The psalm starts off with a thanksgiving and invocation to God. Then, the psalmist either launches into a petition and intercessions for troubles, or a praise of God for the answer to prayers and deliverance from evil. The psalm usually ends with more praise.This is a gross over-simplification, but one to get you started.

Some of the psalms have rhetorical devices, such as refrains and sacred number games.

These two women, Our Blessed Lady and Hannah, the mother of the great prophet Samuel, who anointed David, use similar outlines in their inspired prayers. Take a look at those today, if you have not been to Mass, or even if you have.

Of course, I love Hannah, as she wanted a child and I only had a one-third chance of having a baby owing to problems earlier in my life. Her story is in the Book of Samuel, chapter one. Like all mothers who are thrilled with a pregnancy long wanted, she represents a pro-life stand. Her name, meaning grace, is the same as Anna, or Anne or Ann, one of my personal patrons. So we have three women, of which two have the same name and one is the name of the mother of the Blessed Virgin. No accidents in Scripture or Salvation History...

We have these readings to celebrate mothers, child-bearing and to show the connection between two babies, one the Messiah and one a prophet of the Messiah, long awaited and loved.

God bless all mothers and all babies today, especially.

Notes from Spe Salvi on freedom: "Heaven is not empty"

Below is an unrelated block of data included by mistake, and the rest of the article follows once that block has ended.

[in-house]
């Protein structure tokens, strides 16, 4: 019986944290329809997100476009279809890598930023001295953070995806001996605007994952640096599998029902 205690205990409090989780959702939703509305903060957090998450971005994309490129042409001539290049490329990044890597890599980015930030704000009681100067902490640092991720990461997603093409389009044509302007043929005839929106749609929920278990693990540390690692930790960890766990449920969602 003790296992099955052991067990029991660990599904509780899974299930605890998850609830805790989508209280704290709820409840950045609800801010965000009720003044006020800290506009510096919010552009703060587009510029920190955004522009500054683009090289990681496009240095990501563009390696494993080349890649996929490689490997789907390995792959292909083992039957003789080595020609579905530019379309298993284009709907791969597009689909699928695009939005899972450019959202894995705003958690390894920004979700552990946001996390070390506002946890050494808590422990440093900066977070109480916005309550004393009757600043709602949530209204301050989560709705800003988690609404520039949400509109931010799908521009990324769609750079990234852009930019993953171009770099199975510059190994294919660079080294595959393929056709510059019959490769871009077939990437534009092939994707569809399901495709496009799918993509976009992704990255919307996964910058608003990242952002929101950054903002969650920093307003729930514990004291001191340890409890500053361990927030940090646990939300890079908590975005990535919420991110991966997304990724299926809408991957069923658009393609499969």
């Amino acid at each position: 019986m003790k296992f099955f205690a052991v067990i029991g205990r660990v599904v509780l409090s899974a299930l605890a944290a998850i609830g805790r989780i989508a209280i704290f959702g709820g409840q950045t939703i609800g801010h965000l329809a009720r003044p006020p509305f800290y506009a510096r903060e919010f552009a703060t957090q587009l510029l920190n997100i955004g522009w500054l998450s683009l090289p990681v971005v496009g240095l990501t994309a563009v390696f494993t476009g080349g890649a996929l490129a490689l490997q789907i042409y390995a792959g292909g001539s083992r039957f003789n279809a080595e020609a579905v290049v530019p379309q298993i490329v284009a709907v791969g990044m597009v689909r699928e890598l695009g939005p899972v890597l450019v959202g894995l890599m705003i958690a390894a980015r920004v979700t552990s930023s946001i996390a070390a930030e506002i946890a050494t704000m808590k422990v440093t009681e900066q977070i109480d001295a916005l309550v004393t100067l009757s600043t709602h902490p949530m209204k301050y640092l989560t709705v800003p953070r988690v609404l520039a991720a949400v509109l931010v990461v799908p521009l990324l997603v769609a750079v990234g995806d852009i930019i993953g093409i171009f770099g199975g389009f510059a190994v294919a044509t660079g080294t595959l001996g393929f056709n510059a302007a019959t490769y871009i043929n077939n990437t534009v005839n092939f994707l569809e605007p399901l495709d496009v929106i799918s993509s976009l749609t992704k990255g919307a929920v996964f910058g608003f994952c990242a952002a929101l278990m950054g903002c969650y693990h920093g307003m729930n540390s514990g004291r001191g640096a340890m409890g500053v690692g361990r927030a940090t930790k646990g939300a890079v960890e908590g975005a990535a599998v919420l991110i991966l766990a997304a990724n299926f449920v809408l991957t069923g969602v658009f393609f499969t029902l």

5. We must add a further point of view. The First Letter to the Corinthians (1:18-31) tells us that many of the early Christians belonged to the lower social strata, and precisely for this reason were open to the experience of new hope, as we saw in the example of Bakhita (see section above this one). Yet from the beginning there were also conversions in the aristocratic and cultured circles, since they too were living “without hope and without God in the world”. Myth had lost its credibility; the Roman State religion had become fossilized into simple ceremony which was scrupulously carried out, but by then it was merely “political religion”. Philosophical rationalism had confined the gods within the realm of unreality. The Divine was seen in various ways in cosmic forces, but a God to whom one could pray did not exist. Paul illustrates the essential problem of the religion of that time quite accurately when he contrasts life “according to Christ” with life under the dominion of the “elemental spirits of the universe” (Col 2:8). In this regard a text by Saint Gregory Nazianzen is enlightening. He says that at the very moment when the Magi, guided by the star, adored Christ the new king, astrology came to an end, because the stars were now moving in the orbit determined by Christ[2]. This scene, in fact, overturns the world-view of that time, which in a different way has become fashionable once again today. It is not the elemental spirits of the universe, the laws of matter, which ultimately govern the world and mankind, but a personal God governs the stars, that is, the universe; it is not the laws of matter and of evolution that have the final say, but reason, will, love—a Person. And if we know this Person and he knows us, then truly the inexorable power of material elements no longer has the last word; we are not slaves of the universe and of its laws, we are free. In ancient times, honest enquiring minds were aware of this. Heaven is not empty. Life is not a simple product of laws and the randomness of matter, but within everything and at the same time above everything, there is a personal will, there is a Spirit who in Jesus has revealed himself as Love[3].